I get a text from PiC as we arrive home and start coaxing some food into the somewhat refreshed baby. Between bites, we realize that he’d failed to plan his day all the way through and now needs to be picked up. He’s tried asking a few friends if they were in the area but I thought it unlikely so I dose hir up with ibuprofen (doc’s orders!), strap hir into the harness, and we plod back outside to the car.

Mom and baby to the rescue: we pick up PiC from the nearby transit stop, and we make a quick stop at the pharmacy for my meds before getting back home.Usually I have them mailed but the pharmacy screwed up this refill.

Snack time part two commences with a bun and a pinch bowl of raisins. These are perfect for letting hir feed hirself: small enough to fit infant-appropriate serving size snacks, the bowls are sturdy and flexible, ze thinks they’re toys as much as food vehicles. Ze upends the bowl, wears it as a hat, chews on the side thoughtfully.

It’s been 3 hours since Nap 1, so I prep another bottle for hir and peel my shoes out of hir hands again. Someday, this child will stop trying to lick my shoes. Until then …. I cuddle hir on my lap with a bottle. Usually ze lays on the ground snuggled into hir Boppy but today I’m too tired to pick hir up again so lap it is. NOPE, ze struggles back up. I push hir back and offer the bottle again. Well, ok. Ze drinks, pops the bottle out to show me hir progress halfway through, squirts hirself in the face with milk, and finally finishes.

Off to bed. There are some protests. There may be some bar rattling. But once I’ve initiated naptime procedures, I don’t look back. That ze knows of, anyway. *glances at the monitor*

2:11 pm: Silence. Ze has passed out. I might, too. But no, I have work to do. I could eat but am dragging-tired so peel a couple of clementines and dive back into work.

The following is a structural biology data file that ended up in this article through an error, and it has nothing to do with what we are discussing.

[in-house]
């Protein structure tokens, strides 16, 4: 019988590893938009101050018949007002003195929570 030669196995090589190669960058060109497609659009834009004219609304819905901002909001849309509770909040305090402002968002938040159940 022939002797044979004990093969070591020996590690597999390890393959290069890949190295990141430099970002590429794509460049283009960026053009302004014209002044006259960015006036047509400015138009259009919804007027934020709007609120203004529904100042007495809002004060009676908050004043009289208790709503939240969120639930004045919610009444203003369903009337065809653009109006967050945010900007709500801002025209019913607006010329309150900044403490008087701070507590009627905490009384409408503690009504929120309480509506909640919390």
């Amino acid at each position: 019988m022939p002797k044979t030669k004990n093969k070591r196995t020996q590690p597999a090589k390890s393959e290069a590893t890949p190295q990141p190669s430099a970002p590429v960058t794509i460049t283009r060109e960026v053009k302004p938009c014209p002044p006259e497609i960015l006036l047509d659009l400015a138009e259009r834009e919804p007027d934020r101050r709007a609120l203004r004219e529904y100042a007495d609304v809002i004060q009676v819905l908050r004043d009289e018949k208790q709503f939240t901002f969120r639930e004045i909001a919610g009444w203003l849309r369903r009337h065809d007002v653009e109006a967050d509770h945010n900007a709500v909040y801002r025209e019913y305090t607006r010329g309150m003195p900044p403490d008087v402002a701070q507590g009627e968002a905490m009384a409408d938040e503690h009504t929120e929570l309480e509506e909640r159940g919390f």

Ze sleeps two whole hours, waking in time to go on a walk with Seamus. As he chows down on early dinner, LB and I work on snacks. I cut up bananas and ze shakes up the yogurt cup. We have fruit, yogurt and some toast. Ze makes a complete mess of drinking milk from a sippy cup, again, so I mop up the milk spattered floor while ze pulls out the Legos for another pass at “building”. This means clapping them together and putting them back in the box, waving a special one at me every so often.

Hir patience seems unusually good for being under the weather so I take advantage of the free hands to prep dinner. He never expects it but the night feels like it goes so much more smoothly if dinner is ready just as PiC’s getting home. Most LB & me nights, that doesn’t happen, but ze is hanging out and entertaining hirself with the Legos so the stove and oven are fired up.

PiC rolls in a bit after 6, some surprise thing held him up, but we’re still on track for a quick dinner and put LB to bed by 7:30. Excellent! I hide in the bathroom to decompress for about 20 minutes, and then get back to work. Meanwhile, PiC puts together LB’s lunch for the next day. I usually do that but he’s got it today.

My concentration is excellent the first three hours, then call it an early night closing in on midnight. My aches are getting the better of me and I’ve cleared the day’s work, go go efficiency! It’s best to lay my broken body down for actual rest.

What did I learn?

Being flexible is the only way to survive combo days. If I try to stick to a rigid schedule like I might set for a daycare day, my focus is fractured and I do nothing well. Being present in the moment means ze and I are fully engaged when ze needs me, and then I’m fully engaged with my work when I’m working.

PiC handles all the out of the house chores like dealing with all the auto chores, picking up milk or medication, or dropping off packages. This leaves me free to use my energy where it’s most needed. Don’t get me wrong, he does plenty around the house, too, but that’s for another post.

I used to think we should hire out some of the work at home but honestly as we settle into routines, it doesn’t feel like we need to anymore. Which is good because as it happens, there’s not much extra room in the budget anyway.

We had a long discussion recently about our routine, it gets a bit flabby when it seems like you’re doing the same things over and over, but you’re really slipping into chaos bit by bit.

We’re committing to an 11 pm bedtime and to carving out specific hours on the weekend for my work. Unrelated? Not at all. We rely on each other heavily but if we’re both sleep deprived, then we’re no good to each other. So, more sleep. And more dedicated time on the weekend to engage with my work because sometimes I just need more hours on that front.

:: How set is your daily routine? Do you prefer a set schedule or taking it as it goes?

Read Part 1 & Part 3!

March 30, 2016